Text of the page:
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My son hasn’t said much or talked much since his father’s death a couple of months ago. The counselor said he’s at the age where he will be closed off. He may be angry or cranky at times, likely for no reason. He is old enough to understand this heartbreak, but doesn’t know quite how to process it. He’s also a pre-teen, which means these would all be normal characteristics that I’d be getting used to anyway. But I don’t like when he doesn’t laugh. I don’t like when he doesn’t smile. I don’t like that he doesn’t talk or ask questions about his dad. 

The girls talk about daddy all the time. One of the twins is certain that he sits next to us at mealtimes. She insists on giving me one extra hug and kiss each night, telling me, “That one is for Daddy.” My little one draws daily pictures of her daddy as an angel, and even wrote him a thank you note for coming to his funeral (I’m doing a fantastic job at raising polite people over here). She told me the other day, “I really want a daddy,” to which I didn’t have an answer.

They miss him so much. I do too. And I say, “I miss your daddy,” so many times a day that I probably don’t even know I’m uttering it out loud. One of the twins told me, “Mom, quit saying that all the time.” I feel like I just want to keep him here, keep his memory fresh for us so that he doesn’t fade like some worn-out T-shirt.

Speaking of T-shirts, I have been hanging onto a pile of his old shirts in a corner of the closet that I knew I didn’t want sitting in a heap forever. His college shirts, his workout shirts, some shirts he wore to bed. Some friends of ours said they would have them made into a blanket. While I hated the thought of cutting into the fabric of the shirts he wore regularly and the scraps just thrown out, I agreed.

What resulted is a beautiful tapestry of my children’s father that I know we will cherish forever. All the pieces of who he was are woven together in a cozy quilt for my children to snuggle under—his favorite pastime. There’s the T-shirt he wore to every country concert we ever attended—that thing could have walked around by itself. There’s the green Irish shirt he wore to mow the grass or work out in. There’s the red Coca-Cola T-shirt he wore out boating all the time. There are several firefighter T-shirts from the days he volunteered at the firehouse. There is that one navy Notre Dame shirt that touts the football team’s undefeated 2012 season (undefeated until they got spanked in the championship game by Alabama). He still wore that shirt proudly every weekend though. There’s that smaller, blue Colorado Rockies T-shirt he wore most days when he lost the weight after he got sick that sparks different memories for us, too.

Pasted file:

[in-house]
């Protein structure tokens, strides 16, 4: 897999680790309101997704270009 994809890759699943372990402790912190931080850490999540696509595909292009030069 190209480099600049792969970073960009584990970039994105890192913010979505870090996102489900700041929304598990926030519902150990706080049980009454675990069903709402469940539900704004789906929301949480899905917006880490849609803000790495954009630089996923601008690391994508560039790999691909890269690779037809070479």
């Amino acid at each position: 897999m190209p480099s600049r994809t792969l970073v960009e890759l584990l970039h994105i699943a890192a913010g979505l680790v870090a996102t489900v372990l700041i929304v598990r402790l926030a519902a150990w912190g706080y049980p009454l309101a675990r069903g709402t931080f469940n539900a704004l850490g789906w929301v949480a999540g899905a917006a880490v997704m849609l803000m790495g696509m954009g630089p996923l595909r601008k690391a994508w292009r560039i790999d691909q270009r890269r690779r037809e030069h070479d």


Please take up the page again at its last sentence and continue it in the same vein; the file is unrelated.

All these pieces of him, memories of him, sit close to us here in the living room now. We call it the Daddy Blanket. Any time they want to feel close to him, any time they want to be near him, they cuddle with this blanket. For them, it’s like having him here to watch movies with us. It’s like he’s near while they build a sofa fort with the blanket on top. They all want a corner of this blanket.

I caught my son under this blanket the other day watching TV. He wasn’t talking. He wasn’t laughing. But I did catch him smiling. 

Originally published on the author’s page

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Andrea Remke

Andrea Remke is a recent transplant to Arizona after having lived in Kentucky for 20 years. She has a degree in communications and journalism from Saint Mary's College, South Bend, Ind. She is a widowed mother of a 13-year-old, twin 10-year-olds, and an 8-year-old. She is a freelance writer at www.andrearemke.com. Find her on Facebook and Twitter.

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